AMHERST, Mass.—Few people realize that Amherst College holds the world’s largest collection of dinosaur tracks. A new book explores how an evangelical minister (and college president) named Edward Hitchcock assembled that collection in the mid-1800s, while arguing that the tracks were made not by dinosaurs but by gigantic ancient birds. Curious Footprints: Professor Hitchcock’s Dinosaur Tracks and Other Natural History Treasures at Amherst College ($20, paper, 121 pp., Amherst College Press, Amherst, Mass. 2006) combines a charming biographical sketch of Hitchcock, written by Nancy Pick, with Frank Ward’s stunning color photographs of the college’s broader natural history collections. In his images, Ward captures the humor in a pair of dried pufferfish and the mystery in a shrouded skeleton of a gibbon.

Edward Hitchcock (1793-1864) was a thoroughly remarkable man. Although he never attended college, he rose to the presidency of Amherst College and became one of America’s best-known geologists. He corresponded with Charles Darwin and other eminent scientists, while shaping the education of none other than Emily Dickinson. He wrote in every conceivable genre—from poetry to scientific treatise to health-food tract — and, in the decades before Darwin’s Origin of Species, made a heroic effort to reconcile Christianity with science. “I confess I find myself drawn to you,” writes Pick, in an opening letter to Hitchcock. “You were brilliant. From the backwater of Amherst, you established a reputation even in London. And yet you were vulnerable, a little tortured, often endearingly wrong.”

A 1983 graduate of Amherst College, Nancy Pick is the author of The Rarest of the Rare: Stories Behind the Treasures at the Harvard Museum of Natural History, named one of the best science books of 2004 by Discover magazine. She has written about Edward Hitchcock for Gastronomica and the Boston Globe Magazine. Frank Ward, the Amherst College photographer for 22 years, has taught photography there and at Smith College and is now a professor of photography at Holyoke Community College. His work has appeared in Oprah magazine, Dance magazine and The New York Times.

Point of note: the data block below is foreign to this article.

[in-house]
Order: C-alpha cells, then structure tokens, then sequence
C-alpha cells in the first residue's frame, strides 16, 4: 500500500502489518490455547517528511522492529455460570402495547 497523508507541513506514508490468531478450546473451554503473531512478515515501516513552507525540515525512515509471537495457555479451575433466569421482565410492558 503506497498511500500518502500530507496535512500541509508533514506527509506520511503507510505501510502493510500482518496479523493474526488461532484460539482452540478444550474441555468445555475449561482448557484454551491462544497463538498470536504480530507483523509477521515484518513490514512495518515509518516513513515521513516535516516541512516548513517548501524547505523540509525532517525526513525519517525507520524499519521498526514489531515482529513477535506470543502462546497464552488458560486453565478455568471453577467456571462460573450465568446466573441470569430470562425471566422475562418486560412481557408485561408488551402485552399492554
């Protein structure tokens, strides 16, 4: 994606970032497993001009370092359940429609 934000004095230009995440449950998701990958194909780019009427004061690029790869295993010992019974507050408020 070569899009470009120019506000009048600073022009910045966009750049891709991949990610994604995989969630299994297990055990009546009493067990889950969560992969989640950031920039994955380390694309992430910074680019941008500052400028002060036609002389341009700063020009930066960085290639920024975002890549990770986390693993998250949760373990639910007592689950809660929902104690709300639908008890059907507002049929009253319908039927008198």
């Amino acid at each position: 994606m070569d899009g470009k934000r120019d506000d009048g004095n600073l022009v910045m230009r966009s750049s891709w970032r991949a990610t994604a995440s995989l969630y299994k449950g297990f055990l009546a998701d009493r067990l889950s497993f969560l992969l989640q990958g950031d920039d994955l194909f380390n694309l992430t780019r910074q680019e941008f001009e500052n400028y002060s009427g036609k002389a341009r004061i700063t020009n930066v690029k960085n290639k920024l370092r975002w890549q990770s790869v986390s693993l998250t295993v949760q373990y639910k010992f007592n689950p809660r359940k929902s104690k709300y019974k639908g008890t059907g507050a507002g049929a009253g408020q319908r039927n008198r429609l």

The images in Curious Footprints were taken in the old Pratt Museum of Natural History at Amherst, before its collections were transferred to the recently opened Amherst College Museum of Natural History.

Curious Footprints is available for $20 from Amherst College Press, 413/542-2321.

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Horticulturalist Marta McDowell to Speak on Emily Dickinson’s Gardens June 25

June 7, 2006
Director of Media Relations
413/542-8417

AMHERST, Mass.—The Emily Dickinson Museum: The Homestead and The Evergreens presents a lecture and garden walk by landscape historian and author Marta McDowell at 2 p.m. on Sunday, June 25, at the Amherst Woman’s Club at 35 Triangle St. in Amherst. The garden walk will follow on the Museum grounds, at 280 Main Street, directly across the street.